Oscarweb Round-up: Might the CLING and CLANG of ‘Steel’ register for sound?

A little below-the-line love in the round-up today as one of the stories linked is a sound profile of this weekend’s box office champ “Real Steel” from the always impressive and dedicated SoundWorks Collection. The sound categories are always a bit of a question mark until later in the season, which the branch begins to get a listen to the various films in play. It’s a tight-knit group that responds to great work within the field rather than pitching support behind Best Picture contenders for the sake of it.

Last year’s nod for “Salt” in the mixing field was largely unexpected and reminds that there is always the potential for spreading the wealth in these fields. This year I’ve been wondering about the work in “Real Steel,” where the rock ’em, sock ’em cling and clang of metal on metal could be showy and refined enough to draw a few ears from the branch. Perhaps. Anyway, let’s see what’s going on in the Oscarweb today…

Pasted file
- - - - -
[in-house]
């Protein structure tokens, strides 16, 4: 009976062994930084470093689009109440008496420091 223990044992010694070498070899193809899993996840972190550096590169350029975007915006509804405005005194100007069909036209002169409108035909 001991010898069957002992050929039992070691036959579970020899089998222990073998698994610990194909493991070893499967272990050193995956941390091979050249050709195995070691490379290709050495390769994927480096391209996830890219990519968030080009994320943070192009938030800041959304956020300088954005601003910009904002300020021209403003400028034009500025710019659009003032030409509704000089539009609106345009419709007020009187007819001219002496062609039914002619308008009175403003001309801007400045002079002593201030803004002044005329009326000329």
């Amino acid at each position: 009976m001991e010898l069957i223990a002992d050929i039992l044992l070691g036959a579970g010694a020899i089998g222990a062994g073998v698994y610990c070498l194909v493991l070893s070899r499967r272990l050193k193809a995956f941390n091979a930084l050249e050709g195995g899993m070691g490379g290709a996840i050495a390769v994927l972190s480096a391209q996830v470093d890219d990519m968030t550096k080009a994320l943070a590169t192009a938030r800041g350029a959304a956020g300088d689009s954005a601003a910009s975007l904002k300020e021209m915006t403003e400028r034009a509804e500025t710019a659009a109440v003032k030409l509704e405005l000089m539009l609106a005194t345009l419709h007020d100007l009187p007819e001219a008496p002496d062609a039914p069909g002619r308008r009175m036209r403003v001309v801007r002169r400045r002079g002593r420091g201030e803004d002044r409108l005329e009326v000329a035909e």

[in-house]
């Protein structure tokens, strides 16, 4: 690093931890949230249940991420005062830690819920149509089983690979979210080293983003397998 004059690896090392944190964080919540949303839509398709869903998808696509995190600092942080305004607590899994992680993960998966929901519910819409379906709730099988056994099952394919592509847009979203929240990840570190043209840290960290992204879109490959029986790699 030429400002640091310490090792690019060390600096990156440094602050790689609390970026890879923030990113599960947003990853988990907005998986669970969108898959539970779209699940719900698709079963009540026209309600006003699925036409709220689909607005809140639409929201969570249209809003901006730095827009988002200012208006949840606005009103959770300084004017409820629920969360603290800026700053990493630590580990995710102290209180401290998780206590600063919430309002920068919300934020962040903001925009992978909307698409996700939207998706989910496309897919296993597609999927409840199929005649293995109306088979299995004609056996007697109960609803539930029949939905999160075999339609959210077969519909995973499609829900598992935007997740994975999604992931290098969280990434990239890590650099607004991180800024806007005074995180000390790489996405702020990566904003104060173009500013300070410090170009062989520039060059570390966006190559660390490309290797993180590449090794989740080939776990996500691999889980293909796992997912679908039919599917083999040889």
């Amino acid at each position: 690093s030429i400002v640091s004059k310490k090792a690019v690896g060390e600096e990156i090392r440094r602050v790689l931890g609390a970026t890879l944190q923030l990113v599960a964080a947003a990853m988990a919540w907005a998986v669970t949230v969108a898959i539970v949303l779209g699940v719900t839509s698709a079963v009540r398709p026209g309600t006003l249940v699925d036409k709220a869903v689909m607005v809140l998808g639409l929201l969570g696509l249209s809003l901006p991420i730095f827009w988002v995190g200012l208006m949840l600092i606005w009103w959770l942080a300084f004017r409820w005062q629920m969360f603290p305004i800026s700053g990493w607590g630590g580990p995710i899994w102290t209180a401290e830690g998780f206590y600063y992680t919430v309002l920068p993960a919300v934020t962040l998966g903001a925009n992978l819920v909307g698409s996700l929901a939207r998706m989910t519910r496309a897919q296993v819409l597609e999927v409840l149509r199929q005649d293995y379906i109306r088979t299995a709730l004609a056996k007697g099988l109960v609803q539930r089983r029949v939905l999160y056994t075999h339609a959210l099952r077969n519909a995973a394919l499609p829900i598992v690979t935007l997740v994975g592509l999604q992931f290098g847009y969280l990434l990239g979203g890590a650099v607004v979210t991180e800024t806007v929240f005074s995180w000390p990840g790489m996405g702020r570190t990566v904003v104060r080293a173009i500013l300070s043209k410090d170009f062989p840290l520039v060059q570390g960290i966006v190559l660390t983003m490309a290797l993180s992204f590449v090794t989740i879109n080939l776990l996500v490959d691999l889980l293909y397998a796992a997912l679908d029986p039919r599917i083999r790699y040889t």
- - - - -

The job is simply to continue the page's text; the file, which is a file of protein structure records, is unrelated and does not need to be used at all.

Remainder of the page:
On the sounds of “Real Steel” (which, by the way, could easily pop up in the Best Sound Editing category this year). [SoundWorks Collection]

Sasha Stone on likely Oscar nominees Meryl Streep and Glenn Close, queens of the 80s. [Awards Daily]

Actress Adepero Oduye talks “Pariah.” [Black Film]

Download seven minutes of Trent Reznor and Atticus Ross’ score for “The Girl with the Dragon Tattoo.” [Fincher Fanatic]

Mekado Murphy talks “Shame” and a stellar 2011 with Michael Fassbender. [Arts Beat]

Jeff Wells casually plants a flag for the actor in “Jane Eyre,” but surmises his Oscar chances for a great year are slim. [Hollywood Elsewhere]

Pete Hammond “exclusively” reports what we told you well over two weeks ago, that Werner Herzog’s “Into the Abyss” will open on November 11. He does get the producer on the record as to why, though. [Deadline]

Melissa Silverstein talks to “In Darkness” director Agnieszka Holland. [Women and Hollywood]

Is Clint Eastwood intent on outing J. Edgar Hoover? [The Independent]

Oliver Gettell on the critics split on “The Ides of March.” [24 Frames]